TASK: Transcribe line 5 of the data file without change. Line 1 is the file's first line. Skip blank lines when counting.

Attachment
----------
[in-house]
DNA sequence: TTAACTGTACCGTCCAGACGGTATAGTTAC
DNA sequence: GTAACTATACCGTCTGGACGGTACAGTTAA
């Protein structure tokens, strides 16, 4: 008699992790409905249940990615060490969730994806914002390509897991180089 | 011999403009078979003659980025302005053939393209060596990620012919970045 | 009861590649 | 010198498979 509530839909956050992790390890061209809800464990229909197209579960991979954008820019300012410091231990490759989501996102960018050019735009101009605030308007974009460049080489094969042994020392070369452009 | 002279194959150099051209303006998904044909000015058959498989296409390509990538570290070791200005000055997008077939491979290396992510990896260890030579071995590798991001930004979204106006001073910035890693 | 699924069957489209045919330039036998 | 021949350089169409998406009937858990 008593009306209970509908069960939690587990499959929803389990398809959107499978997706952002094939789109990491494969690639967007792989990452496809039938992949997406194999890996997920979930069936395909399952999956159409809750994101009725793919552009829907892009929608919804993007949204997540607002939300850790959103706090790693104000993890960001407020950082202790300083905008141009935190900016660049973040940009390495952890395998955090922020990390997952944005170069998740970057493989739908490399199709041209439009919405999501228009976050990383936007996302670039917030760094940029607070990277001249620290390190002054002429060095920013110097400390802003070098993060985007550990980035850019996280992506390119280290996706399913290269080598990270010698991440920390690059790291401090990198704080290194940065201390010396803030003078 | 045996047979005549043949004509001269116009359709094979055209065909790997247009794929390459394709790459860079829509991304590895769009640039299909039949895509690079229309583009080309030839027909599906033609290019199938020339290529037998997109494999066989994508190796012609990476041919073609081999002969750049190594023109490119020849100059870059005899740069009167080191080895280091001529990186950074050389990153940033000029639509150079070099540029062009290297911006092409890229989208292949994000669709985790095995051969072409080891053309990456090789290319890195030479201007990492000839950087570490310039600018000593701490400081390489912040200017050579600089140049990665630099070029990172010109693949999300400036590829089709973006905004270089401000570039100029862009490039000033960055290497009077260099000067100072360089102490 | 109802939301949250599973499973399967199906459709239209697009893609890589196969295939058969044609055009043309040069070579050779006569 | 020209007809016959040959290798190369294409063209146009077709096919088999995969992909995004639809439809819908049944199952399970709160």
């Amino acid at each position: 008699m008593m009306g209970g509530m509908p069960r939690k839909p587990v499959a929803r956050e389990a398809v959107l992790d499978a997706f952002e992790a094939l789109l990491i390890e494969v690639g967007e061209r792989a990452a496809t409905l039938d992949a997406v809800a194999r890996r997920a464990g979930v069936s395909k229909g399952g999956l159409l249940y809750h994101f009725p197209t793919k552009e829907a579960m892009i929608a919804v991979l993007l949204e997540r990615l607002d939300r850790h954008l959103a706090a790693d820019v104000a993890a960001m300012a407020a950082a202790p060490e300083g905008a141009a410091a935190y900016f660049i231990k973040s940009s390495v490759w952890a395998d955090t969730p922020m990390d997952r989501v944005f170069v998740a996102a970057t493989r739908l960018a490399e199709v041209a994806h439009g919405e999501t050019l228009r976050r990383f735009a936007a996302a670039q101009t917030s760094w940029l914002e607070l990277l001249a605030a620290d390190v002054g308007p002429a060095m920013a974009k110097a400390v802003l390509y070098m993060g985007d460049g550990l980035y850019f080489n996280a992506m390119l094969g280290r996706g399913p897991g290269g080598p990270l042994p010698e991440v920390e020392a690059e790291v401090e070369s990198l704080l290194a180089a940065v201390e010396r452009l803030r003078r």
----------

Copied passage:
């Amino acid at each position: 008699m008593m009306g209970g509530m509908p069960r939690k839909p587990v499959a929803r956050e389990a398809v959107l992790d499978a997706f952002e992790a094939l789109l990491i390890e494969v690639g967007e061209r792989a990452a496809t409905l039938d992949a997406v809800a194999r890996r997920a464990g979930v069936s395909k229909g399952g999956l159409l249940y809750h994101f009725p197209t793919k552009e829907a579960m892009i929608a919804v991979l993007l949204e997540r990615l607002d939300r850790h954008l959103a706090a790693d820019v104000a993890a960001m300012a407020a950082a202790p060490e300083g905008a141009a410091a935190y900016f660049i231990k973040s940009s390495v490759w952890a395998d955090t969730p922020m990390d997952r989501v944005f170069v998740a996102a970057t493989r739908l960018a490399e199709v041209a994806h439009g919405e999501t050019l228009r976050r990383f735009a936007a996302a670039q101009t917030s760094w940029l914002e607070l990277l001249a605030a620290d390190v002054g308007p002429a060095m920013a974009k110097a400390v802003l390509y070098m993060g985007d460049g550990l980035y850019f080489n996280a992506m390119l094969g280290r996706g399913p897991g290269g080598p990270l042994p010698e991440v920390e020392a690059e790291v401090e070369s990198l704080l290194a180089a940065v201390e010396r452009l803030r003078r």